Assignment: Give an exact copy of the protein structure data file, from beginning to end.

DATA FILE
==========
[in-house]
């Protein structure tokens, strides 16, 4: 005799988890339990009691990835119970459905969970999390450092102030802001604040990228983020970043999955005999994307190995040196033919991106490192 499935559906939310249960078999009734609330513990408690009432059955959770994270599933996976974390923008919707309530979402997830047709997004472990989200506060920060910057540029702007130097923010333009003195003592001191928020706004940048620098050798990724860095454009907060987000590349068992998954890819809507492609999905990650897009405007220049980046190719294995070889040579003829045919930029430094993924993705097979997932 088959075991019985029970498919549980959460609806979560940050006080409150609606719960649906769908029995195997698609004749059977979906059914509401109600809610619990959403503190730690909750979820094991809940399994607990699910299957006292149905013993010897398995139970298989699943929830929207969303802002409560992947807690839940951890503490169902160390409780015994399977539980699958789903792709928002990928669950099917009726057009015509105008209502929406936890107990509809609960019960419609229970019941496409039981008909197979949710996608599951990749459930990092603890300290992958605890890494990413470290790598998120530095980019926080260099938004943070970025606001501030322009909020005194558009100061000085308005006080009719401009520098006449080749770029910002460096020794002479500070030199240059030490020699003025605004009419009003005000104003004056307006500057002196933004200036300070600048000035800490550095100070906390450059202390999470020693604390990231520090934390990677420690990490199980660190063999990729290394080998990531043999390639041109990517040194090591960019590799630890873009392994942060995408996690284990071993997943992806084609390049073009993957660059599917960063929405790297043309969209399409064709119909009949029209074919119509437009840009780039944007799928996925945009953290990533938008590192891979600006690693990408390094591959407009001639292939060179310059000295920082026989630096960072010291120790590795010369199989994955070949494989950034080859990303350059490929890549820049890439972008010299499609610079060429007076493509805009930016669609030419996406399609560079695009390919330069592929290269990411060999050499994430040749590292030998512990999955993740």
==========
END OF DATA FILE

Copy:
[in-house]
């Protein structure tokens, strides 16, 4: 005799988890339990009691990835119970459905969970999390450092102030802001604040990228983020970043999955005999994307190995040196033919991106490192 499935559906939310249960078999009734609330513990408690009432059955959770994270599933996976974390923008919707309530979402997830047709997004472990989200506060920060910057540029702007130097923010333009003195003592001191928020706004940048620098050798990724860095454009907060987000590349068992998954890819809507492609999905990650897009405007220049980046190719294995070889040579003829045919930029430094993924993705097979997932 088959075991019985029970498919549980959460609806979560940050006080409150609606719960649906769908029995195997698609004749059977979906059914509401109600809610619990959403503190730690909750979820094991809940399994607990699910299957006292149905013993010897398995139970298989699943929830929207969303802002409560992947807690839940951890503490169902160390409780015994399977539980699958789903792709928002990928669950099917009726057009015509105008209502929406936890107990509809609960019960419609229970019941496409039981008909197979949710996608599951990749459930990092603890300290992958605890890494990413470290790598998120530095980019926080260099938004943070970025606001501030322009909020005194558009100061000085308005006080009719401009520098006449080749770029910002460096020794002479500070030199240059030490020699003025605004009419009003005000104003004056307006500057002196933004200036300070600048000035800490550095100070906390450059202390999470020693604390990231520090934390990677420690990490199980660190063999990729290394080998990531043999390639041109990517040194090591960019590799630890873009392994942060995408996690284990071993997943992806084609390049073009993957660059599917960063929405790297043309969209399409064709119909009949029209074919119509437009840009780039944007799928996925945009953290990533938008590192891979600006690693990408390094591959407009001639292939060179310059000295920082026989630096960072010291120790590795010369199989994955070949494989950034080859990303350059490929890549820049890439972008010299499609610079060429007076493509805009930016669609030419996406399609560079695009390919330069592929290269990411060999050499994430040749590292030998512990999955993740």